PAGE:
In 1900, mineralogist F. E. Seuss noticed rippled patterns and markings on the glass that was pulled from the river. These grooves couldn’t be due to water. These grooves signaled something else: this glass had come from a meteorite. This was space glass. Terrestrial debris, tektite. It spoke in its way.

*****

3,090℉. That’s how hot a fire must be, to turn sand into glass.

*****

Charles VI sits on his plush seat and tries not to breathe. Every inch of him vitrified, he waits for the moment of breaking. It comes; it will come; it’s always been coming.

“Do not approach me!” he’d yell, known out of earshot as Charles the Mad. He’d sprint through the castle, shrieking, screaming himself to exhaustion. Special rods were made to reinforce his clothes, a guard against shatter. He thought—he was convinced—that he had turned into glass.

*****

I lost a friend to self-immolation. He lit himself on fire like he always said he would. The Self-Destructive man. Protesting absurdity, protesting nothing. I, like Charles, am turned into glass. Grief makes me fragile. I storm through the castle, stark naked, screaming.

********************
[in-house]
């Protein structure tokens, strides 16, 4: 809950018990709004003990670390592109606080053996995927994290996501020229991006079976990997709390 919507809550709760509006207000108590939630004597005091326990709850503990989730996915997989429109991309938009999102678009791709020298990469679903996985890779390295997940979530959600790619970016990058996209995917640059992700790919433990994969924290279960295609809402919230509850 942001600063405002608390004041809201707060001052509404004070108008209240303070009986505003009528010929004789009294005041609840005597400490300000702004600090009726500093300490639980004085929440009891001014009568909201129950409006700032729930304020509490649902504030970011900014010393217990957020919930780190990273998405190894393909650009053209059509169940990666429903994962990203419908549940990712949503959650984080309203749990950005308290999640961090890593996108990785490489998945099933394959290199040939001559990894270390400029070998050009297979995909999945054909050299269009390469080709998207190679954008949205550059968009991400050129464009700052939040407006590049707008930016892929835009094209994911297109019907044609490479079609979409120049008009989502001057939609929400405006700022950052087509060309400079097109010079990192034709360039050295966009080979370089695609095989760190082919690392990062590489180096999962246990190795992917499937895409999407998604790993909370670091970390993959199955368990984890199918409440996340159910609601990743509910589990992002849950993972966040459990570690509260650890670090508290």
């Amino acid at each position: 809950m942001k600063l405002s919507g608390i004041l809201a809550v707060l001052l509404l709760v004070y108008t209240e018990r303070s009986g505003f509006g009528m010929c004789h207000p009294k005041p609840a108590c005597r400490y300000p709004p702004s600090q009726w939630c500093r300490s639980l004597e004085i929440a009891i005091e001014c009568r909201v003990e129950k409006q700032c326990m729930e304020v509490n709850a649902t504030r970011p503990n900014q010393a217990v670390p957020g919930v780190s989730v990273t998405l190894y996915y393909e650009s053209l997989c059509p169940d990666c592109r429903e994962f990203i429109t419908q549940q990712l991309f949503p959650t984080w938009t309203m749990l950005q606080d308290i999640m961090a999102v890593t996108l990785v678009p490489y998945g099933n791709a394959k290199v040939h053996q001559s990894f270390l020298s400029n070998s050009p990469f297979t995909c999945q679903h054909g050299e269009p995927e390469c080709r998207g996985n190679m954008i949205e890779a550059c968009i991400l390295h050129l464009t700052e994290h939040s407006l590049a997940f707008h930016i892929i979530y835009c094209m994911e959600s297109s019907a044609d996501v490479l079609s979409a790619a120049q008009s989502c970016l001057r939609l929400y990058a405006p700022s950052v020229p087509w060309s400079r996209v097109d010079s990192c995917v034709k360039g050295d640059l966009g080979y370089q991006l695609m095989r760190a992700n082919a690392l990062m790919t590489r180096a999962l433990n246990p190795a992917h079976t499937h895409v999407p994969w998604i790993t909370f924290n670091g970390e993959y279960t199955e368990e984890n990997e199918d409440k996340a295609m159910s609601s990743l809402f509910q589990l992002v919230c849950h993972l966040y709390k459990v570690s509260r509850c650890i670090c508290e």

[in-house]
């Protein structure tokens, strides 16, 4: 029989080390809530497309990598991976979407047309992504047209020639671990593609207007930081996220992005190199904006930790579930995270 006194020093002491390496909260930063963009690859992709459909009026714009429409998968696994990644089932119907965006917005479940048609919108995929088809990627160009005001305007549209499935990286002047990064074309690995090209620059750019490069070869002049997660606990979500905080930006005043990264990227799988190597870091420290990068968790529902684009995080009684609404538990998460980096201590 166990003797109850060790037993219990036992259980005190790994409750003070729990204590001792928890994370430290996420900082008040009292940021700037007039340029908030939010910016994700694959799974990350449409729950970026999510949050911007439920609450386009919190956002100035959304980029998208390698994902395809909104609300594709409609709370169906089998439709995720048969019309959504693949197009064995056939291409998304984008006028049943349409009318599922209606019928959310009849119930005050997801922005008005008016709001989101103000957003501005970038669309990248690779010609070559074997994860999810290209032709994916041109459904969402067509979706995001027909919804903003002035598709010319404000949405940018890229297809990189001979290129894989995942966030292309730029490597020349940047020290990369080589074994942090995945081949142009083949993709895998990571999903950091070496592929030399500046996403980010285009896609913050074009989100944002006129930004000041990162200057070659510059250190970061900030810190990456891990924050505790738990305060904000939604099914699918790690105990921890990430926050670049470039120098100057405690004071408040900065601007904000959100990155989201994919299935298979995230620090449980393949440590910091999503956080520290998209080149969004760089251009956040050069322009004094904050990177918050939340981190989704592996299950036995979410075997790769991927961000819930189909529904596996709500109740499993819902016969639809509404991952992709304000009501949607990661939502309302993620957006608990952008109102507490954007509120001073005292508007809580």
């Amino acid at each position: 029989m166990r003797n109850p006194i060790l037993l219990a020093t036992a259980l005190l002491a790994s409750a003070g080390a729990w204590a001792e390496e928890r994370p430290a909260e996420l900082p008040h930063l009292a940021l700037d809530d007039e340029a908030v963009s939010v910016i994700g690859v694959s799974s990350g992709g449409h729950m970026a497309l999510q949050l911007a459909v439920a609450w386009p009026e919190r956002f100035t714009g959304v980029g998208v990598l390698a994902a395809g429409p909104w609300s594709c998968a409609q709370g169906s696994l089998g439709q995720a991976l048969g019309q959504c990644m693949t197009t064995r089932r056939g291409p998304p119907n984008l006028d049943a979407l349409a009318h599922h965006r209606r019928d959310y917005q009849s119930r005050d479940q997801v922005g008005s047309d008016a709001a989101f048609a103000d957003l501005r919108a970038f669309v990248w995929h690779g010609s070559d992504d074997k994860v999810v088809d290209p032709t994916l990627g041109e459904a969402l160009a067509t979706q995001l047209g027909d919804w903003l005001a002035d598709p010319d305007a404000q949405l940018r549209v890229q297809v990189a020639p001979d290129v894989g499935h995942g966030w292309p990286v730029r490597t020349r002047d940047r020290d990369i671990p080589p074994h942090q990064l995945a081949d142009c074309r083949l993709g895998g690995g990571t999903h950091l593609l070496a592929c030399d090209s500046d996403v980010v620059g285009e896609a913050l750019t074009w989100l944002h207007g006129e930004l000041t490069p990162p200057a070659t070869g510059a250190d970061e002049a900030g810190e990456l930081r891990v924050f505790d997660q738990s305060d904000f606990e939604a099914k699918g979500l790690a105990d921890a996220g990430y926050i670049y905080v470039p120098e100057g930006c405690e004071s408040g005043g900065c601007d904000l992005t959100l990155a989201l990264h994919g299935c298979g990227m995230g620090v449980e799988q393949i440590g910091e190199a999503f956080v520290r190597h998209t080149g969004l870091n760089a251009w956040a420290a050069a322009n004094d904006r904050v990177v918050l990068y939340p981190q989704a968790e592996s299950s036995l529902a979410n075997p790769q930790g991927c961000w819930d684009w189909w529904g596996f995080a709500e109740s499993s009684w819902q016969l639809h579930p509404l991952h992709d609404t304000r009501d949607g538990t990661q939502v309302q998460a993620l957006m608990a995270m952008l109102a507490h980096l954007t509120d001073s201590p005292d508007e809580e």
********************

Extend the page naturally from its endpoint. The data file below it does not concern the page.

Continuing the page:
*****

Little is known of the art of smelting. Little is known about how, in 2,000 BC, they could reach such a devastating temperature, how they could produce the heat to make glass. But the evidence lingers: peat bog records, copper bowls. We can picture the worker bent, long hair braided down her back, heating the ore. Extracting. Though the metal workers of South America practiced their craft long before the Europeans arrived, they rarely attuned their hands to violence, were not interested in crafting weapons. They focused, instead, on the necessary. Daily objects. Art.

*****

Wes, my friend, was an artist. It was evident in the way he saw things, the way he taught me to see. He could always present the parallax angle, could always provide another way to look. 

*****